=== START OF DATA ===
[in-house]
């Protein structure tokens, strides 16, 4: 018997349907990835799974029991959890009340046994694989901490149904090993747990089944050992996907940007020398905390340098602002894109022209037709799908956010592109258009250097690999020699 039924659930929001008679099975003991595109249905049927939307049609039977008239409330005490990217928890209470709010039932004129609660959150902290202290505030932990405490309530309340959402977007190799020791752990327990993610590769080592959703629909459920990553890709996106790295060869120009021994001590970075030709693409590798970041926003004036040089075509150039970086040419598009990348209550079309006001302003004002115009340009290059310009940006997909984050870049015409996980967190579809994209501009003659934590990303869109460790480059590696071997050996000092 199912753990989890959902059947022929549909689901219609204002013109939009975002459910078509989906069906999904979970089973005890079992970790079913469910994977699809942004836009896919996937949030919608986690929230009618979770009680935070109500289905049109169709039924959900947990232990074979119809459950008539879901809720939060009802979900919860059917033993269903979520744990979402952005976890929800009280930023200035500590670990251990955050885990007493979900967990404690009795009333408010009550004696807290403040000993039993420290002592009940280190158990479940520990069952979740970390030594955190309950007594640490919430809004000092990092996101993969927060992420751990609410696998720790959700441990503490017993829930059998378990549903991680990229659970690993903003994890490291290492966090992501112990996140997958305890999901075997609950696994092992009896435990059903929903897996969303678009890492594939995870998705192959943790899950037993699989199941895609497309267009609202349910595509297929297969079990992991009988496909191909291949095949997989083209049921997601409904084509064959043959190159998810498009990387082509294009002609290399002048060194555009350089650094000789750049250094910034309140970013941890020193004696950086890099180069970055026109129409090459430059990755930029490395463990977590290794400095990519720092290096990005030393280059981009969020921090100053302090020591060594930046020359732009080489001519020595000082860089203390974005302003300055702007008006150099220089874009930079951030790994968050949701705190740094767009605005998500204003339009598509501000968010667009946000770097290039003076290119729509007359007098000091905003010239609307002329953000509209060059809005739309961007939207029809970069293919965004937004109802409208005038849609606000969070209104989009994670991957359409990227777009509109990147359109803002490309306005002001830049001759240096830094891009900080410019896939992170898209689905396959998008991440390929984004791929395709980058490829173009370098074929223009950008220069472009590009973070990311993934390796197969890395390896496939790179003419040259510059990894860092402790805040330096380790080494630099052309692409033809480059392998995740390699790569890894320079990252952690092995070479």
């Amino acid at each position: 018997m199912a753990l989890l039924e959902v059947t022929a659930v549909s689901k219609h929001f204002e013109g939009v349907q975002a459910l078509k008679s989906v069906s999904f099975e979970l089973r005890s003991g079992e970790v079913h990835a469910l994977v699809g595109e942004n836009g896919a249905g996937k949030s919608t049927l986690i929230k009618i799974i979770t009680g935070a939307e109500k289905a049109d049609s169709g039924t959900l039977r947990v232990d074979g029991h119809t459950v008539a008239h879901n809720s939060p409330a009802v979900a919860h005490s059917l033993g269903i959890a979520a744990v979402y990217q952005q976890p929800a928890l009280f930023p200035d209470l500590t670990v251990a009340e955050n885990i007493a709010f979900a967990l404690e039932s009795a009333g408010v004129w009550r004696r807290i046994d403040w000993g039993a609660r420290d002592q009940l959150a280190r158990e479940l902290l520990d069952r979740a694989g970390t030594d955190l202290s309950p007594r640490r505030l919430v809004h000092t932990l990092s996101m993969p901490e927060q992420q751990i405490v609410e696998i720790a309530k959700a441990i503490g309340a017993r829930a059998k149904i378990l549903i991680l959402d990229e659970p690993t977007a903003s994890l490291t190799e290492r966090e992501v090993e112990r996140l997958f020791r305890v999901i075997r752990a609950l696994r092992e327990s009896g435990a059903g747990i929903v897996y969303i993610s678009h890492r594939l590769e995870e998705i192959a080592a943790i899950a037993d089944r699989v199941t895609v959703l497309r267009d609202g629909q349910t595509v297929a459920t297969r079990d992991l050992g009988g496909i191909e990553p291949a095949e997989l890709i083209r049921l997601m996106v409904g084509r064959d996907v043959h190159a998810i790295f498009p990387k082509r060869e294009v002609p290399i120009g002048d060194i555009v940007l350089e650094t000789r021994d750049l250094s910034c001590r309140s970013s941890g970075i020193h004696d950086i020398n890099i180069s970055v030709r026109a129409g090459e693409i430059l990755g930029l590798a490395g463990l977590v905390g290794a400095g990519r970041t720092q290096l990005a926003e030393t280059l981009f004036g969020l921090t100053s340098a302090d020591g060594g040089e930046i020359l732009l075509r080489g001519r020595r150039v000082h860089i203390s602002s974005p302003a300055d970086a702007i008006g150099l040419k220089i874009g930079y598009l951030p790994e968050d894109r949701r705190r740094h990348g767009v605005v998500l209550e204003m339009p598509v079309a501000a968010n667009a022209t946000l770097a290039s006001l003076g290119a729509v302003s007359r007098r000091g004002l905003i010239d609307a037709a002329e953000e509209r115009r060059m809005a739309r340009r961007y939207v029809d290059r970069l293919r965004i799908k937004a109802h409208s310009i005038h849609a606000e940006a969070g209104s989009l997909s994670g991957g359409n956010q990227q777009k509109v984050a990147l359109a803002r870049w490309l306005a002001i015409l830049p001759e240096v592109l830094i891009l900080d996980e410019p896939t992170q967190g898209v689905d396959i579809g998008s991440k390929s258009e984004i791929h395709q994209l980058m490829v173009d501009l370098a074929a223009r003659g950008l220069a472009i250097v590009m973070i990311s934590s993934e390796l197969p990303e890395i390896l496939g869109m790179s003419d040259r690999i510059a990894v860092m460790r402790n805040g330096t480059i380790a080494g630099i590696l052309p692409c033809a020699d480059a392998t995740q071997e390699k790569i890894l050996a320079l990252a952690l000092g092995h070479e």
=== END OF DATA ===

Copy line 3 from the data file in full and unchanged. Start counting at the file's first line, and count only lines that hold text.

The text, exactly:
């Amino acid at each position: 018997m199912a753990l989890l039924e959902v059947t022929a659930v549909s689901k219609h929001f204002e013109g939009v349907q975002a459910l078509k008679s989906v069906s999904f099975e979970l089973r005890s003991g079992e970790v079913h990835a469910l994977v699809g595109e942004n836009g896919a249905g996937k949030s919608t049927l986690i929230k009618i799974i979770t009680g935070a939307e109500k289905a049109d049609s169709g039924t959900l039977r947990v232990d074979g029991h119809t459950v008539a008239h879901n809720s939060p409330a009802v979900a919860h005490s059917l033993g269903i959890a979520a744990v979402y990217q952005q976890p929800a928890l009280f930023p200035d209470l500590t670990v251990a009340e955050n885990i007493a709010f979900a967990l404690e039932s009795a009333g408010v004129w009550r004696r807290i046994d403040w000993g039993a609660r420290d002592q009940l959150a280190r158990e479940l902290l520990d069952r979740a694989g970390t030594d955190l202290s309950p007594r640490r505030l919430v809004h000092t932990l990092s996101m993969p901490e927060q992420q751990i405490v609410e696998i720790a309530k959700a441990i503490g309340a017993r829930a059998k149904i378990l549903i991680l959402d990229e659970p690993t977007a903003s994890l490291t190799e290492r966090e992501v090993e112990r996140l997958f020791r305890v999901i075997r752990a609950l696994r092992e327990s009896g435990a059903g747990i929903v897996y969303i993610s678009h890492r594939l590769e995870e998705i192959a080592a943790i899950a037993d089944r699989v199941t895609v959703l497309r267009d609202g629909q349910t595509v297929a459920t297969r079990d992991l050992g009988g496909i191909e990553p291949a095949e997989l890709i083209r049921l997601m996106v409904g084509r064959d996907v043959h190159a998810i790295f498009p990387k082509r060869e294009v002609p290399i120009g002048d060194i555009v940007l350089e650094t000789r021994d750049l250094s910034c001590r309140s970013s941890g970075i020193h004696d950086i020398n890099i180069s970055v030709r026109a129409g090459e693409i430059l990755g930029l590798a490395g463990l977590v905390g290794a400095g990519r970041t720092q290096l990005a926003e030393t280059l981009f004036g969020l921090t100053s340098a302090d020591g060594g040089e930046i020359l732009l075509r080489g001519r020595r150039v000082h860089i203390s602002s974005p302003a300055d970086a702007i008006g150099l040419k220089i874009g930079y598009l951030p790994e968050d894109r949701r705190r740094h990348g767009v605005v998500l209550e204003m339009p598509v079309a501000a968010n667009a022209t946000l770097a290039s006001l003076g290119a729509v302003s007359r007098r000091g004002l905003i010239d609307a037709a002329e953000e509209r115009r060059m809005a739309r340009r961007y939207v029809d290059r970069l293919r965004i799908k937004a109802h409208s310009i005038h849609a606000e940006a969070g209104s989009l997909s994670g991957g359409n956010q990227q777009k509109v984050a990147l359109a803002r870049w490309l306005a002001i015409l830049p001759e240096v592109l830094i891009l900080d996980e410019p896939t992170q967190g898209v689905d396959i579809g998008s991440k390929s258009e984004i791929h395709q994209l980058m490829v173009d501009l370098a074929a223009r003659g950008l220069a472009i250097v590009m973070i990311s934590s993934e390796l197969p990303e890395i390896l496939g869109m790179s003419d040259r690999i510059a990894v860092m460790r402790n805040g330096t480059i380790a080494g630099i590696l052309p692409c033809a020699d480059a392998t995740q071997e390699k790569i890894l050996a320079l990252a952690l000092g092995h070479e």